When the Toronto Blue Jays decided to sign Francisco Cordero to a one year contract worth $4.5 million, it didn’t promise to be the most prudent of off season moves. There were several alarm bells from the right handed reliever’s previous season in Cincinnati that seemed too difficult to overlook.
Looking past his high number of saves with the Reds, there was the declining velocity of his fastball, the rapidly lowering strikeout rate, the large difference between his low ERA and high FIP, the low BABIP, the high strand rate and of course the fact that he was going to turn 37 years old.
Increasing his reliance on smoke and mirrors rather than the power of a high velocity fastball to get batters out, Cordero, quite simply, isn’t the same pitcher he once was. About the only positive that one could take from the Jays signing the former free agent closer was that they were planning to use him as a set up man rather than a closer.
Of course, there’s something to be said about the plans of mice, men and front office management in baseball. Flash forward a month into the season, and Cordero is closing out games for the Blue Jays. And unfortunately for the team, he hasn’t been doing a very good job of it. To a certain degree, we can point to his astronomically high BABIP and suggest that just as he benefited from luck last season, he’s been cursed by it this year.
However, it remains difficult to get past the fact that Cordero blew his third save in a row last night against the Oakland A’s. Yes, there was a gaffe from the catcher and the manager did the reliever no favours by ordering two intentional walks, but it was ultimately Cordero who only collected a single out, and that one given to him as a sacrifice, during last night’s appearance.
The culprit this time was Cordero’s cutter/slider which was neither cutting nor sliding. The first batter Cordero faced, Michael Taylor, saw five of the pitches before smacking a sixth straight cutter/slider for a double. It was as though the reliever was experimenting on the mound with the lead off batter, trying to find the pitch and make it do things it wasn’t wanting to do. Four batters later, the same pitch also resulted in the game winning grand slam walk off from Brandon Inge.
It was ugly. But this is what happens when a reliever can no longer rely on an over powering fastball. He has to use pitches with more movement. Sometimes those pitches will be working, and sometimes they won’t. Last night, they weren’t. Using the new version of Cordero to close out games is like trying to shove a circular object in a triangular hole. It doesn’t belong.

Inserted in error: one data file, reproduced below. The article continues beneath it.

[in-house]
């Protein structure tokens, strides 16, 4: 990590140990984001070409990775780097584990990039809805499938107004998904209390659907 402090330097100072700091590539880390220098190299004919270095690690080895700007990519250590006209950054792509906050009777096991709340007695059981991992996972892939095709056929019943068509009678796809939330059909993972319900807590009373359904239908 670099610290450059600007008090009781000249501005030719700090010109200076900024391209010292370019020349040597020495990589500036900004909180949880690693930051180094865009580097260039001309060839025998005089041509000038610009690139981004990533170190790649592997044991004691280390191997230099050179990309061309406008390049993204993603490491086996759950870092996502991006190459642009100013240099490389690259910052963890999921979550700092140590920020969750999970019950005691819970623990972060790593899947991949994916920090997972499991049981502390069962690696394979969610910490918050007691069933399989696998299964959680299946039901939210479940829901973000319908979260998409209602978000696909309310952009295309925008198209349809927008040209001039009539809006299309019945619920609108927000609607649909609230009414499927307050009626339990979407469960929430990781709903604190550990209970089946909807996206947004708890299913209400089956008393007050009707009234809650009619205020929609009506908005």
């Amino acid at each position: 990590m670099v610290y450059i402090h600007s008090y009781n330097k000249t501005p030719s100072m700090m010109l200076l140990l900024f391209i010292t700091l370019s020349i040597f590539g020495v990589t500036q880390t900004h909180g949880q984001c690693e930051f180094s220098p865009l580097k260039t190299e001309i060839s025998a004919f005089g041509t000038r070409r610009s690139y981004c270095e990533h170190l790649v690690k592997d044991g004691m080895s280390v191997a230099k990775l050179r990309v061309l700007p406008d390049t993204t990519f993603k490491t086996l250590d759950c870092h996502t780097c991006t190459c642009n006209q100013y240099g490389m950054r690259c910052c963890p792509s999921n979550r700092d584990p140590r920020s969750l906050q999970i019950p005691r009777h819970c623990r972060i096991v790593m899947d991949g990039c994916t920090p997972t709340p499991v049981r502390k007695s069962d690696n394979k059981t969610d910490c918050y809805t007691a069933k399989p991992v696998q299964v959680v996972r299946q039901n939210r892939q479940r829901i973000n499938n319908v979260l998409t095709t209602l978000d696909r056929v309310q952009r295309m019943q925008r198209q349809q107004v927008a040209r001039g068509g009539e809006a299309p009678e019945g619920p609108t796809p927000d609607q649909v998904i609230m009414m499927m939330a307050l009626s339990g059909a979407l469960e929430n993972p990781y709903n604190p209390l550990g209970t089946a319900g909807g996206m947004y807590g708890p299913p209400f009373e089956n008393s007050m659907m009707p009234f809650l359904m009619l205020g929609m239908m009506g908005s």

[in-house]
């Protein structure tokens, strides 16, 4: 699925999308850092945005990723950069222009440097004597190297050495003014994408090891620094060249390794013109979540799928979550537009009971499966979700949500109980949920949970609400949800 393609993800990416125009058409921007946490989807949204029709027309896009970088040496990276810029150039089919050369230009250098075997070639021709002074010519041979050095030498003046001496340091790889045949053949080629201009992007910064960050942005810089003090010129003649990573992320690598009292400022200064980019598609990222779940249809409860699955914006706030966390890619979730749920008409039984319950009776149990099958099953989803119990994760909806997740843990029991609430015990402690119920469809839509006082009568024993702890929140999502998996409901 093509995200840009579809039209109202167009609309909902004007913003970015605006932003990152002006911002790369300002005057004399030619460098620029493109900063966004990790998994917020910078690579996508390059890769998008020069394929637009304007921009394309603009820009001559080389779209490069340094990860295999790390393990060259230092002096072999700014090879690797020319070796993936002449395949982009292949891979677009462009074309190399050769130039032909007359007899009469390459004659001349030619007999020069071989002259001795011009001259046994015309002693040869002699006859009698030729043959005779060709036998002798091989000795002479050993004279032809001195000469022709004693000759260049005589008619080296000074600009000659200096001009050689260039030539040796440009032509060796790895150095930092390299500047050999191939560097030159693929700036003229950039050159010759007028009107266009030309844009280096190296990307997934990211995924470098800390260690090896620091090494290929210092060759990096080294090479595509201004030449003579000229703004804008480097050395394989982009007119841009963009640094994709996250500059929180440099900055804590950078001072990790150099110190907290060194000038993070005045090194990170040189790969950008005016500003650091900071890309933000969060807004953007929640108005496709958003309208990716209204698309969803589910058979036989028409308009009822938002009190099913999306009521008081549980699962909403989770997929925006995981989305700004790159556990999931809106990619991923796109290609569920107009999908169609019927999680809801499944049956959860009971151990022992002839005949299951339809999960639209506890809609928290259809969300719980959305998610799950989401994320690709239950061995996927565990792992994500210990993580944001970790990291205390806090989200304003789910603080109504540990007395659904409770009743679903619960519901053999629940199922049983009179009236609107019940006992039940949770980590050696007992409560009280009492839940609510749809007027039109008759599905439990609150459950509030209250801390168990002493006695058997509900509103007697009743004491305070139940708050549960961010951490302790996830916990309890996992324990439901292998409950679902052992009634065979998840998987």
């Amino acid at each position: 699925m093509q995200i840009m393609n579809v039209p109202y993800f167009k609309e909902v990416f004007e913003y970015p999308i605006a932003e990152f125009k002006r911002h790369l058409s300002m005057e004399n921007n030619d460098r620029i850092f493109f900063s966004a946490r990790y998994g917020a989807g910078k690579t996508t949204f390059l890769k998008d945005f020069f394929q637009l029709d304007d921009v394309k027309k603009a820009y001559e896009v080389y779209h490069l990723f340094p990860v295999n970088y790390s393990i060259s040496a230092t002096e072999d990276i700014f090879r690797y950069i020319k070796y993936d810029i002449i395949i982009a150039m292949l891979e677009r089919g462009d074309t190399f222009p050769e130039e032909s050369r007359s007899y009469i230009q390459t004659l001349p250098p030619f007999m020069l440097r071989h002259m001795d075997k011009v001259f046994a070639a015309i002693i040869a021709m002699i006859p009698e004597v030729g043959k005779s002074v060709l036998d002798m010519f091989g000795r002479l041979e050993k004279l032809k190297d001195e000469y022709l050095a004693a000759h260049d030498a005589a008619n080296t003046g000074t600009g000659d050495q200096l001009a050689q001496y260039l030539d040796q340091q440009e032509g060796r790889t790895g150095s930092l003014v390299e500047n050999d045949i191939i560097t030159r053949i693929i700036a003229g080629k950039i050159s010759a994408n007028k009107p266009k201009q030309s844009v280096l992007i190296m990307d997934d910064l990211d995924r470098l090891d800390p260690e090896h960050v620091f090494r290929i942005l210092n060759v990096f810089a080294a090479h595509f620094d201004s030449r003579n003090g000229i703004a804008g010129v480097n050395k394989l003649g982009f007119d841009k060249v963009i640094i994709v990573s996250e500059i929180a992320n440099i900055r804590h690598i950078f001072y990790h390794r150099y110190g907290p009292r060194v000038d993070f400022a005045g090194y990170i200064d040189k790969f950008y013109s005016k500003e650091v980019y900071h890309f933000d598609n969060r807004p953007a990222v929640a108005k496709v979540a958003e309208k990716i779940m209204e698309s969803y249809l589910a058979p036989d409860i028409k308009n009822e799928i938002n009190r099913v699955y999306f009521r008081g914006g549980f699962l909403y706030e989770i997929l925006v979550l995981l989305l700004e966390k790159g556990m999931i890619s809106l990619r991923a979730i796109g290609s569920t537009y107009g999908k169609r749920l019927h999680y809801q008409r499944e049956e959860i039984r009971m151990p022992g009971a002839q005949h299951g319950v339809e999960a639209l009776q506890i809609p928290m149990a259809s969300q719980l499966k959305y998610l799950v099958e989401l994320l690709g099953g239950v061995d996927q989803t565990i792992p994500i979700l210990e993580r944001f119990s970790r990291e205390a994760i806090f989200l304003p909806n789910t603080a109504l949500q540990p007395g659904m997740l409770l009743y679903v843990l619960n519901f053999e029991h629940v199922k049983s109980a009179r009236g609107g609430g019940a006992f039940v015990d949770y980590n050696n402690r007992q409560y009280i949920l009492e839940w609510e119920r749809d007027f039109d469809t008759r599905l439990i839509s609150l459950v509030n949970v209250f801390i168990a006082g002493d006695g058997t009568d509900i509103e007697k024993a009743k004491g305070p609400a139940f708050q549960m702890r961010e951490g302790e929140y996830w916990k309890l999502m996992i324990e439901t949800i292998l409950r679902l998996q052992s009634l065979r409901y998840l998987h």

And The Rest
I will never get sick of watching Josh Hamilton’s four home runs from last night. Is there any greater single game accomplishment for a position player? Think of it in these terms: There have been 21 perfect games thrown in Major League history. Prior to last night’s game between the Texas Rangers and Baltimore Orioles, a single player had hit four home runs in a game only 15 times. [Getting Blanked]
Here is how Major League teams will attempt to game the international free agent signing system as set up by the new collective bargaining agreement. [Baseball America]
The Washington Nationals will improve their bullpen with the eventual addition of Mike Gonzalez. [Federal Baseball]
Mariano Rivera’s ACL complications aren’t as complicated as first feared. [The Yankee Analysts]
The Milwaukee Brewers have handed out contract extensions to the most interesting man in baseball, Doug Melvin, and his manager, Ron “Roll The Dice” Roenicke. [Disciples Of Uecker]
One of my favourite writers, Matthew Kory, scouts the MLB Game Day Scout. [Baseball Prospectus]
Casey Blake is hanging up the cleats. [Des Moines Register]
Ryan Vogelsong legitimately pitched better than Clayton Kershaw to get the San Francisco Giants a win over the Los Angeles Dodgers. [McCovey Chronicles]
How changes to Baseball Reference’s Wins Above Replacement metric makes Ben Zobrist and Ryan Braun look like even better players. [It's About The Money Stupid]
Kerry Wood got all surly like after throwing his baseball glove into the stands like a super champ. [Comcast Sportsnet]
How the Philadelphia Phillies use their bullpen. I would love to have a graph like this for every team in baseball. [Crashburn Alley]
In case you missed it, the New York Yankees announced that Andy Pettitte will start Sunday afternoon’s game against the Seattle Mariners. [Getting Blanked]
Identifying the least intimidating hitters in all of baseball. [Baseball Nation]
The evolution of the save celebration. [Baseball Prospectus ($)]
On yesterday’s Getting Blanked Show, we placed our praise upon the Miami Marlins and buried the career of Jose Valverde. Good times! [Getting Blanked]